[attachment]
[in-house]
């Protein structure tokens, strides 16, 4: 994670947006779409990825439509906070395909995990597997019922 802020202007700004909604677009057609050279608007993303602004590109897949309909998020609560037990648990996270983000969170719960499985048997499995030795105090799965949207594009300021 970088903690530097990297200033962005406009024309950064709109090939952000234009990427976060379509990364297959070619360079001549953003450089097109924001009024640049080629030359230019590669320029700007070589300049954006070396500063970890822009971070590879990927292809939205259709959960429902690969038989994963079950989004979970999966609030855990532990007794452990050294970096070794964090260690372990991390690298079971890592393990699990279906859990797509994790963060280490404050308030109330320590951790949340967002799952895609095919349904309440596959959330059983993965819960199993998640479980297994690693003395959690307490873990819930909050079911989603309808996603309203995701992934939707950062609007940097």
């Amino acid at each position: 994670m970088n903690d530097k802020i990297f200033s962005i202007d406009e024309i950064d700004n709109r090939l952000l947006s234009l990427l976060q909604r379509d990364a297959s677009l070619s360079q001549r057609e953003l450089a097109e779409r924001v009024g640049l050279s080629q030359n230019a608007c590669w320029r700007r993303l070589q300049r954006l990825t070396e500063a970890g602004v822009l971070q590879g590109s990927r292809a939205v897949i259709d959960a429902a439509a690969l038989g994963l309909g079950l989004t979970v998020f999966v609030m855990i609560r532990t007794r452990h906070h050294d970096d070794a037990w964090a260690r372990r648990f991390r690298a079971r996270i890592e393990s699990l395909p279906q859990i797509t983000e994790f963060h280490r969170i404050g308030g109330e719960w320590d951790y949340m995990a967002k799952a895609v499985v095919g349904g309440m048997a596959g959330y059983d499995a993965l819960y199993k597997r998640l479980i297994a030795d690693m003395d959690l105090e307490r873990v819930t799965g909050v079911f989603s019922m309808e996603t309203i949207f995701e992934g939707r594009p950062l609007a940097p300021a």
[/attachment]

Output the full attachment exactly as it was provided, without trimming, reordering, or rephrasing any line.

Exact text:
[in-house]
């Protein structure tokens, strides 16, 4: 994670947006779409990825439509906070395909995990597997019922 802020202007700004909604677009057609050279608007993303602004590109897949309909998020609560037990648990996270983000969170719960499985048997499995030795105090799965949207594009300021 970088903690530097990297200033962005406009024309950064709109090939952000234009990427976060379509990364297959070619360079001549953003450089097109924001009024640049080629030359230019590669320029700007070589300049954006070396500063970890822009971070590879990927292809939205259709959960429902690969038989994963079950989004979970999966609030855990532990007794452990050294970096070794964090260690372990991390690298079971890592393990699990279906859990797509994790963060280490404050308030109330320590951790949340967002799952895609095919349904309440596959959330059983993965819960199993998640479980297994690693003395959690307490873990819930909050079911989603309808996603309203995701992934939707950062609007940097």
């Amino acid at each position: 994670m970088n903690d530097k802020i990297f200033s962005i202007d406009e024309i950064d700004n709109r090939l952000l947006s234009l990427l976060q909604r379509d990364a297959s677009l070619s360079q001549r057609e953003l450089a097109e779409r924001v009024g640049l050279s080629q030359n230019a608007c590669w320029r700007r993303l070589q300049r954006l990825t070396e500063a970890g602004v822009l971070q590879g590109s990927r292809a939205v897949i259709d959960a429902a439509a690969l038989g994963l309909g079950l989004t979970v998020f999966v609030m855990i609560r532990t007794r452990h906070h050294d970096d070794a037990w964090a260690r372990r648990f991390r690298a079971r996270i890592e393990s699990l395909p279906q859990i797509t983000e994790f963060h280490r969170i404050g308030g109330e719960w320590d951790y949340m995990a967002k799952a895609v499985v095919g349904g309440m048997a596959g959330y059983d499995a993965l819960y199993k597997r998640l479980i297994a030795d690693m003395d959690l105090e307490r873990v819930t799965g909050v079911f989603s019922m309808e996603t309203i949207f995701e992934g939707r594009p950062l609007a940097p300021a």